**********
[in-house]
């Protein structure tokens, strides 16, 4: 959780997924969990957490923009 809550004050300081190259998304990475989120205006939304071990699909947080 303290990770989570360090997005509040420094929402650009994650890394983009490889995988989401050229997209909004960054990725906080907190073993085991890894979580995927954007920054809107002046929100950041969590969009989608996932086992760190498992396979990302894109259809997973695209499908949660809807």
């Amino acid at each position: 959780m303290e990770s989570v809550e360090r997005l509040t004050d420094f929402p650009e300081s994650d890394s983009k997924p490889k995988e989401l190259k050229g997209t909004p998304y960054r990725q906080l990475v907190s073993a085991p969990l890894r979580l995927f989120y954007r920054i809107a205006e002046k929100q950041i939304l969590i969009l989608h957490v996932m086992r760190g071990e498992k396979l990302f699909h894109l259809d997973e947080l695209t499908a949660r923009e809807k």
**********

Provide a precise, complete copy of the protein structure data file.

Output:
[in-house]
């Protein structure tokens, strides 16, 4: 959780997924969990957490923009 809550004050300081190259998304990475989120205006939304071990699909947080 303290990770989570360090997005509040420094929402650009994650890394983009490889995988989401050229997209909004960054990725906080907190073993085991890894979580995927954007920054809107002046929100950041969590969009989608996932086992760190498992396979990302894109259809997973695209499908949660809807």
């Amino acid at each position: 959780m303290e990770s989570v809550e360090r997005l509040t004050d420094f929402p650009e300081s994650d890394s983009k997924p490889k995988e989401l190259k050229g997209t909004p998304y960054r990725q906080l990475v907190s073993a085991p969990l890894r979580l995927f989120y954007r920054i809107a205006e002046k929100q950041i939304l969590i969009l989608h957490v996932m086992r760190g071990e498992k396979l990302f699909h894109l259809d997973e947080l695209t499908a949660r923009e809807k």